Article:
British Sheep Breeds
The Border Cheviot breed of sheep is endemic to the Cheviot Hills on the border between England and Scotland. The climate here is inhospitable and bleak. The area is windswept and unrelentingly harsh. Creatures which make this region their home need to be tough with constitutions of iron and a strong will to live.
Cheviots are vigorous foragers and not only survive but thrive under these desolate conditions. They have high fertility rates and mature at an early age. Being so active, they put on muscle rather than fat. The ewes are excellent mothers and have very few lambing problems. As far back as 1372 there were large numbers of sheep living on the Cheviot Hills. At that time, they were small and hardy and probably kept for their wool.Credit: http://commons.wikimedia.org/wiki/File:Cheviot_ewe_and_triplets.jpg?uselang=en-gb
During the late 18th century, sheep of the Ryeland and Lincoln breeds were introduced by James Robson of Roxburghshire. The progeny were bigger and produced a heavier fleece. James Sinclair took some Cheviots to the far north of Scotland around this time and these quickly became established as a sub-type. Cheviot Tweed of that era was renowned for its durability and usefulness.
The Cheviot of today is a dual purpose animal. It is polled and of medium size. It has better fleshing and a better quality fleece than its forebears. It is also heavier with rams weighing between 75 and 90kg. The ewes are slightly lighter, between 30 and 50kg. Hill breed sheep need to be agile and active and the Cheviot is both. There is a small dip behind the withers caused by a rather high shoulder and the rump slopes off somewhat. The traits of a mutton breed are evident in the deep chest and body and muscular hindquarter. The general conformation facilitates movement in hilly country and gives the Cheviot a stylish, aristocratic bearing.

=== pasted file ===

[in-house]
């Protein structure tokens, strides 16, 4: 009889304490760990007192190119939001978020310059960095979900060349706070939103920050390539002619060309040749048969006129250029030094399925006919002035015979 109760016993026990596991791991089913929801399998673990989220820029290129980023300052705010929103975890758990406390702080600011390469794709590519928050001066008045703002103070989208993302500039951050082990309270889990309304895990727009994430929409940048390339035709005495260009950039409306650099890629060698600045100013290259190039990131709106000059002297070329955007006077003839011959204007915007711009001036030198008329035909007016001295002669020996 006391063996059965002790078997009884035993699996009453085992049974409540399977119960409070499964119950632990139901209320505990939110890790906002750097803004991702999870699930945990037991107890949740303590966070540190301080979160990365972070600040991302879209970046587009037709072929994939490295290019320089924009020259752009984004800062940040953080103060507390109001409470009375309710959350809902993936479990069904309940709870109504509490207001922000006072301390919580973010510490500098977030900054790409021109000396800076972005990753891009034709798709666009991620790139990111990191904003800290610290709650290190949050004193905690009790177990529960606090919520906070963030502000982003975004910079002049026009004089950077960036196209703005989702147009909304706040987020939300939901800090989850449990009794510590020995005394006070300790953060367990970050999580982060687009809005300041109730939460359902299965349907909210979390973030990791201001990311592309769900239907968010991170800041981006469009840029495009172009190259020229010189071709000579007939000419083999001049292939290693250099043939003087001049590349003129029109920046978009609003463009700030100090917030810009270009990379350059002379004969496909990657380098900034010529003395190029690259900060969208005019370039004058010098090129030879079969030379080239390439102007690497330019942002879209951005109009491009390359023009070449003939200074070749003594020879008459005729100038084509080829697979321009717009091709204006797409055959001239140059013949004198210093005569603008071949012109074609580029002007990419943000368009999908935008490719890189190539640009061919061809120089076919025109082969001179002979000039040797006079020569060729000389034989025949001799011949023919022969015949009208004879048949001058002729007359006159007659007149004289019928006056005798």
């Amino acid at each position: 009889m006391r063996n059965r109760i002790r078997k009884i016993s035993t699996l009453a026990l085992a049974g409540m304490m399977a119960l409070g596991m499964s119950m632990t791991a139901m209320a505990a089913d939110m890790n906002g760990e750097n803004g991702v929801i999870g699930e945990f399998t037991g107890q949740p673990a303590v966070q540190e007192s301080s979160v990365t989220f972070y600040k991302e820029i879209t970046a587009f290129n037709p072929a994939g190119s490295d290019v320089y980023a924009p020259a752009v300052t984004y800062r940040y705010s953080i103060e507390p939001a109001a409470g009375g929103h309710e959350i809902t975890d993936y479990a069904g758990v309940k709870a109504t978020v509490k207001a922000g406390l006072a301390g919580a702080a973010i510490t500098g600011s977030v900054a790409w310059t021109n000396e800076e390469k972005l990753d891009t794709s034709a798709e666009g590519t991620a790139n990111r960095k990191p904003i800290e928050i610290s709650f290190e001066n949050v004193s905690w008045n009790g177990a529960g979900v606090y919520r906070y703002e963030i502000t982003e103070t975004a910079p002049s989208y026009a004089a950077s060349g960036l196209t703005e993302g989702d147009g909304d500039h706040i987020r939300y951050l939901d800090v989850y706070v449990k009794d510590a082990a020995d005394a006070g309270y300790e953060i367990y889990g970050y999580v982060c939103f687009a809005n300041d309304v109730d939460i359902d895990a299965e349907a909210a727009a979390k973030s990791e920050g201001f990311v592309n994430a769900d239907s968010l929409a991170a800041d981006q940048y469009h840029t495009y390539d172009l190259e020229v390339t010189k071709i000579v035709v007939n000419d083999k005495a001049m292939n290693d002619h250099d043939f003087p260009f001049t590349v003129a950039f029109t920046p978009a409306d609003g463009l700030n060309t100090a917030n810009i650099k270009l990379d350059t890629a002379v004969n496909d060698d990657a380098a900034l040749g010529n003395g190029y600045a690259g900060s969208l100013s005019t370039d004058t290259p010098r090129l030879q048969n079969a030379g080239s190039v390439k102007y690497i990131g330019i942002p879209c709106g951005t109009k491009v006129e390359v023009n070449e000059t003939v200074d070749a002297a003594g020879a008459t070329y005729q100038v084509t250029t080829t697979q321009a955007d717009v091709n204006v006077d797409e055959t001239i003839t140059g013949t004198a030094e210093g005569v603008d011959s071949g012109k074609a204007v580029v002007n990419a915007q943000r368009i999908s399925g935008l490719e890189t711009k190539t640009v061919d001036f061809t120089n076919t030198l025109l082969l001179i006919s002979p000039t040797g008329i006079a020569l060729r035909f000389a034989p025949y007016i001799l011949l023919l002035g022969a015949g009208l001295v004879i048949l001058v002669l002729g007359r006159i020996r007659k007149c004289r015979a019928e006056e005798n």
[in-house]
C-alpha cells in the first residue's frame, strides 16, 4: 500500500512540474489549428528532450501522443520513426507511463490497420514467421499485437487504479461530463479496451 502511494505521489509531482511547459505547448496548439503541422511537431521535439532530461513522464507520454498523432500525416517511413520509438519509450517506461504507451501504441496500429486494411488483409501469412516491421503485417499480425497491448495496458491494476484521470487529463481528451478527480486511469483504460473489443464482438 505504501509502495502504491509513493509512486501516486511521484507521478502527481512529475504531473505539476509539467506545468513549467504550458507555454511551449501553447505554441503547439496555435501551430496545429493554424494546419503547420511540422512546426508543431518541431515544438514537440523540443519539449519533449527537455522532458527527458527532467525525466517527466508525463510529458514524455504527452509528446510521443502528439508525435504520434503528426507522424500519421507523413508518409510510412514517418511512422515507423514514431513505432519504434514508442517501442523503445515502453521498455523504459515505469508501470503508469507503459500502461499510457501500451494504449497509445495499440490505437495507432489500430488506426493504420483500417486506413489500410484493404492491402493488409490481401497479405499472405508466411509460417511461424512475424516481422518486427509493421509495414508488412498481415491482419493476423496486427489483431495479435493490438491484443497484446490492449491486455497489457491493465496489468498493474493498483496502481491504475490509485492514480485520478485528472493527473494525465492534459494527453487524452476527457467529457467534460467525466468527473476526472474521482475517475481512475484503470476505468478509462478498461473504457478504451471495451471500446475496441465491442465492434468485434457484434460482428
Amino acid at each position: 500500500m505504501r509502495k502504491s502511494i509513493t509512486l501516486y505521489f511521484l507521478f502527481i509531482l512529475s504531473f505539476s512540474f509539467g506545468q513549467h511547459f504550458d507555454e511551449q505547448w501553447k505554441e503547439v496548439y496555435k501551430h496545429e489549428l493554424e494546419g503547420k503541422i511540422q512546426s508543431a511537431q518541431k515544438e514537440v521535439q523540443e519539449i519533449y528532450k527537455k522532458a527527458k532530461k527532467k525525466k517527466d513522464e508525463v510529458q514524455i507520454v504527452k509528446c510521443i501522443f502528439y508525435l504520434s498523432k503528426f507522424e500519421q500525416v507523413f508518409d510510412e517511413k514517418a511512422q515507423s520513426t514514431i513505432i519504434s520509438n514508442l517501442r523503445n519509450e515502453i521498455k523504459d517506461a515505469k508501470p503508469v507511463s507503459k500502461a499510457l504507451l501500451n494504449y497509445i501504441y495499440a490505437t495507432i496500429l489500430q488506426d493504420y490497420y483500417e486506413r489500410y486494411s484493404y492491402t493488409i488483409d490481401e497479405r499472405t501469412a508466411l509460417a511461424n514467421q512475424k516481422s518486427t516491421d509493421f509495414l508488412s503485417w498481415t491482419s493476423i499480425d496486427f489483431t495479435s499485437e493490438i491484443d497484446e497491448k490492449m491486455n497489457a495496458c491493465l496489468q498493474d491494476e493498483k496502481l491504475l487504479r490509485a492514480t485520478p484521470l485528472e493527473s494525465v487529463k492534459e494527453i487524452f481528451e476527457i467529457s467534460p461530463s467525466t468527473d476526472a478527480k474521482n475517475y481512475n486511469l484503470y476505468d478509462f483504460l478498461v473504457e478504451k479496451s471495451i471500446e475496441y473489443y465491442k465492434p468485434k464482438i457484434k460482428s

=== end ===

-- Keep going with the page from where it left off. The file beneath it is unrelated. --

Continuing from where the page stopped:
The modern Cheviot has a white face and distinctive pricked ears. The muzzle is black and this is a protection against skin cancer. The feet are also black and hard so they withstand wet conditions well.Credit: http://commons.wikimedia.org/wiki/File:Shearling_Cheviot_ram.jpg?uselang=en-gb
The legs and face are free of wool but are covered with fine, white hair. Occasionally there may be an odd black spot. The feet are black and hard. Even in the often wet conditions, the Cheviot has a good resistance to footrot and fungal problems. The black muzzle gives good protection against skin cancer but the skin is a healthy pink.
The forehead is wide and the eyes dark and round with black rims. Some Cheviots are affected by eye problems as there is no fleece protection. The muzzle is broad and the nostrils wide. The profile is somewhat convex, particularly in the rams.
The ears are well covered both inside and out with white hair. The ears are carried very erect giving an alert outlook. The Cheviot has a deep body and well filled hindquarters as befits a good mutton sheep. The body looks square although often the length exceeds the hight. The neck is free of wrinkles and strong. The back is straight and long, the chest wide and deep giving plenty of heart room. The loin is strong and well covered and the flanks full. The meaty, compact frame is supported on short legs set well apart and perpendicular to the corners of the body.